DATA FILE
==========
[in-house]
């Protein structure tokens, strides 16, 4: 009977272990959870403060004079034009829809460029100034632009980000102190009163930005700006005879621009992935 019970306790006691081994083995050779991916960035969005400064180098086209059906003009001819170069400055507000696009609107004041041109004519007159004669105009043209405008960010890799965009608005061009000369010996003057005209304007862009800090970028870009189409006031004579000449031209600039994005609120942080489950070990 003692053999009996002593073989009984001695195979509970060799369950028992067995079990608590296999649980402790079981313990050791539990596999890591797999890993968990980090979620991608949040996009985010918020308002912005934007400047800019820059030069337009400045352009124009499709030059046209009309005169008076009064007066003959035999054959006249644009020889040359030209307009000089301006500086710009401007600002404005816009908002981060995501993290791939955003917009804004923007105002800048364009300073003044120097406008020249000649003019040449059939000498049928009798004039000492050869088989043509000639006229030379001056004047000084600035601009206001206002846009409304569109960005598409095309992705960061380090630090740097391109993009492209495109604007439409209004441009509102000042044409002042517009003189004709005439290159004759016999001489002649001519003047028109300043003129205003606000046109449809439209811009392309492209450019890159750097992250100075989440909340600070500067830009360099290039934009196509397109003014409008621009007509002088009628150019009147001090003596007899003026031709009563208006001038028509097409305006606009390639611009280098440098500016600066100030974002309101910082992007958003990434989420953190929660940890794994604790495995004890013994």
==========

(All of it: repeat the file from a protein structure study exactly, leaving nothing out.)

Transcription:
[in-house]
């Protein structure tokens, strides 16, 4: 009977272990959870403060004079034009829809460029100034632009980000102190009163930005700006005879621009992935 019970306790006691081994083995050779991916960035969005400064180098086209059906003009001819170069400055507000696009609107004041041109004519007159004669105009043209405008960010890799965009608005061009000369010996003057005209304007862009800090970028870009189409006031004579000449031209600039994005609120942080489950070990 003692053999009996002593073989009984001695195979509970060799369950028992067995079990608590296999649980402790079981313990050791539990596999890591797999890993968990980090979620991608949040996009985010918020308002912005934007400047800019820059030069337009400045352009124009499709030059046209009309005169008076009064007066003959035999054959006249644009020889040359030209307009000089301006500086710009401007600002404005816009908002981060995501993290791939955003917009804004923007105002800048364009300073003044120097406008020249000649003019040449059939000498049928009798004039000492050869088989043509000639006229030379001056004047000084600035601009206001206002846009409304569109960005598409095309992705960061380090630090740097391109993009492209495109604007439409209004441009509102000042044409002042517009003189004709005439290159004759016999001489002649001519003047028109300043003129205003606000046109449809439209811009392309492209450019890159750097992250100075989440909340600070500067830009360099290039934009196509397109003014409008621009007509002088009628150019009147001090003596007899003026031709009563208006001038028509097409305006606009390639611009280098440098500016600066100030974002309101910082992007958003990434989420953190929660940890794994604790495995004890013994």